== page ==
According To Axios, Facebook CEO Mark Zuckerberg Sees The Company’s Content Moderation Problems A “PR Problem.” “Sources say that Zuckerberg prefers to manage the fake news problem through rational, careful experiments and modest changes.  He often sees this as a PR problem, not a foundational one.” (Sara Fischer, “How Facebook Could Dodge Fake News Land Mines,” Axios, 7/24/18)

After The Toronto Shooting, Facebook Was Used To Spread Misinformation. “As authorities continue to investigate why Faisal Hussain carried out a mass shooting on Toronto’s Danforth Avenue, misinformation about the shooter continues to spread on the internet. Toronto Police Chief Mark Saunders issued a statement Wednesday morning, saying there’s no indication the Toronto shooter had any links to the so-called Islamic State (ISIS) group, just hours after the terrorist organization claimed responsibility for the rampage that left two people dead and 13 others injured … But, misinformation about the shooter’s identity, motivation and religious views continue to spread throughout social media. Facebook users circulated images misidentifying a man posing high-powered rifle and another sitting at a desk. Social media users wrongly identified the individuals as Hussain.” (Adam Frisk, “Here’s A Look At Some Misinformation Being Spread About Toronto Mass Shooter Faisal Hussain,” Global News, 7/25/18)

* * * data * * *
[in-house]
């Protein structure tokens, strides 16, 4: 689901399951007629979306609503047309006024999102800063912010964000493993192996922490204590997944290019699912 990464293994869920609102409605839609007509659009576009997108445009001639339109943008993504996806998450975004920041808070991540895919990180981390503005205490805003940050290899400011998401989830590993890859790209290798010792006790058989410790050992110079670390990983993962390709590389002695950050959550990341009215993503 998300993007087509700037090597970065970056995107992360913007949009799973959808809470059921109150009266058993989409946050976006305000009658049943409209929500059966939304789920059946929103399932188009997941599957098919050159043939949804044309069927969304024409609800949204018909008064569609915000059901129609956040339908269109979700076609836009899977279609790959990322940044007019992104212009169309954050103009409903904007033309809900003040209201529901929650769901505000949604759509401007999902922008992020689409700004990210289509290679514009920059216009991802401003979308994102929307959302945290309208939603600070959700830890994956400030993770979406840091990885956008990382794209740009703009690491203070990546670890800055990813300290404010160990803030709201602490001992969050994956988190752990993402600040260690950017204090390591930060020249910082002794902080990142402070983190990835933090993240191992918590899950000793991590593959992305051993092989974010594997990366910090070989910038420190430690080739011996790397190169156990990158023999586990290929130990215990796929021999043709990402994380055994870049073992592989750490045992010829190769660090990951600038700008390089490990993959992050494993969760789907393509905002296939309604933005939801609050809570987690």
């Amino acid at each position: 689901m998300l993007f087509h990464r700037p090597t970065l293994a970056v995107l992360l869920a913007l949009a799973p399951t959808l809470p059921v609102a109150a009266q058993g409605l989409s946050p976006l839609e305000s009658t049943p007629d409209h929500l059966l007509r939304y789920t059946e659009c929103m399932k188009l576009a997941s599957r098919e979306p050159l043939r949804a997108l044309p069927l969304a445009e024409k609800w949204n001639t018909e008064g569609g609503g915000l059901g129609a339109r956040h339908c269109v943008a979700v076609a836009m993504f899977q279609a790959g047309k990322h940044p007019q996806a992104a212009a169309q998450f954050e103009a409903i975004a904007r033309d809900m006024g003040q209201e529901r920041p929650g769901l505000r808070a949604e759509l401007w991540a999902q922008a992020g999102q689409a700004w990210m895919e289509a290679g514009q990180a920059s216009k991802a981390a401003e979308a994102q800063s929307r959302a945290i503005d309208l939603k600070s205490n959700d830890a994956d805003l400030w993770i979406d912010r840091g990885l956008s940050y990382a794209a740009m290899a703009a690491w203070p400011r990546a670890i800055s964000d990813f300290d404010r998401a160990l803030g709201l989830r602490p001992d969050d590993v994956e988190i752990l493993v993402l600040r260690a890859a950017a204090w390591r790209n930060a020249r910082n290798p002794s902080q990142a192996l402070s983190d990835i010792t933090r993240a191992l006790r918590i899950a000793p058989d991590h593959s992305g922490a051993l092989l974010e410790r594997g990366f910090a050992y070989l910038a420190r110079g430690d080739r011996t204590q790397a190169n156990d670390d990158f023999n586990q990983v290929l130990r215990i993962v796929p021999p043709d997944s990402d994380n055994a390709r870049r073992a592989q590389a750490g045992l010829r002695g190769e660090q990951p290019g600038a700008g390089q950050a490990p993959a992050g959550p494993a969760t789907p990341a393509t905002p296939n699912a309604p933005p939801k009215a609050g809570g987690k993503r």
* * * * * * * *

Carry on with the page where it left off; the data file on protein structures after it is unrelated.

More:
Two Dozen People In India Have Died As A Result Of Mob Violence Instigated By Facebook-Owned WhatsApp. “Americans associate misinformation with Facebook and the ways it shaped debate around the 2016 presidential election. But in other countries, falsities are just as likely to spread on private messaging services – sometimes with deadly consequences. At least two dozen people have been killed in mob lynchings in India since the start of the year, their deaths fueled by rumors that spread on WhatsApp, the Facebook-owned messaging service. In Brazil, messages on WhatsApp falsely claimed a government-mandated yellow-fever vaccine was dangerous, leading people to avoid it. And as Mexico was heading into its presidential election this month, experts there called WhatsApp the ugly underbelly of the country’s news environment, a place where politically misleading stories, memes and messages can spread unchecked.” (Elizabeth Dwoskin & Annie Gowen, “On WhatsApp, Fake News Is Fast – And Can Be Fatal,” The Washington Post, 7/23/18)